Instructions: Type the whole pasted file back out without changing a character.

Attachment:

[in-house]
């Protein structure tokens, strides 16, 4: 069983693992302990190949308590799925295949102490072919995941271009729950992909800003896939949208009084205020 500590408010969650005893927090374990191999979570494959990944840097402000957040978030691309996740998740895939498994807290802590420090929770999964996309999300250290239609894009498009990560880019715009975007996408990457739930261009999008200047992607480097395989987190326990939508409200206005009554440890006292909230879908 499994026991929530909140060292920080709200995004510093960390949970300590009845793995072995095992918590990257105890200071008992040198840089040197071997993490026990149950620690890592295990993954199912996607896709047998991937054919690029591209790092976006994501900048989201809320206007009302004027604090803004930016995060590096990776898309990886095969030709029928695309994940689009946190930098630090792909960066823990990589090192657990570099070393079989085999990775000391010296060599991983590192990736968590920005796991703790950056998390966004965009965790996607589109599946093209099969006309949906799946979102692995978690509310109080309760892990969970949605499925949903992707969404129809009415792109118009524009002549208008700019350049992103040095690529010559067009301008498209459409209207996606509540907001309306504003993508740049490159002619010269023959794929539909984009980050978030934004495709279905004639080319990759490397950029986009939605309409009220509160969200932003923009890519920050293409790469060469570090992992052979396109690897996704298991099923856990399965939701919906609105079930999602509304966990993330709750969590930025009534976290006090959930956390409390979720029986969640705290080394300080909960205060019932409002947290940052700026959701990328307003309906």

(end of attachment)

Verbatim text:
[in-house]
């Protein structure tokens, strides 16, 4: 069983693992302990190949308590799925295949102490072919995941271009729950992909800003896939949208009084205020 500590408010969650005893927090374990191999979570494959990944840097402000957040978030691309996740998740895939498994807290802590420090929770999964996309999300250290239609894009498009990560880019715009975007996408990457739930261009999008200047992607480097395989987190326990939508409200206005009554440890006292909230879908 499994026991929530909140060292920080709200995004510093960390949970300590009845793995072995095992918590990257105890200071008992040198840089040197071997993490026990149950620690890592295990993954199912996607896709047998991937054919690029591209790092976006994501900048989201809320206007009302004027604090803004930016995060590096990776898309990886095969030709029928695309994940689009946190930098630090792909960066823990990589090192657990570099070393079989085999990775000391010296060599991983590192990736968590920005796991703790950056998390966004965009965790996607589109599946093209099969006309949906799946979102692995978690509310109080309760892990969970949605499925949903992707969404129809009415792109118009524009002549208008700019350049992103040095690529010559067009301008498209459409209207996606509540907001309306504003993508740049490159002619010269023959794929539909984009980050978030934004495709279905004639080319990759490397950029986009939605309409009220509160969200932003923009890519920050293409790469060469570090992992052979396109690897996704298991099923856990399965939701919906609105079930999602509304966990993330709750969590930025009534976290006090959930956390409390979720029986969640705290080394300080909960205060019932409002947290940052700026959701990328307003309906």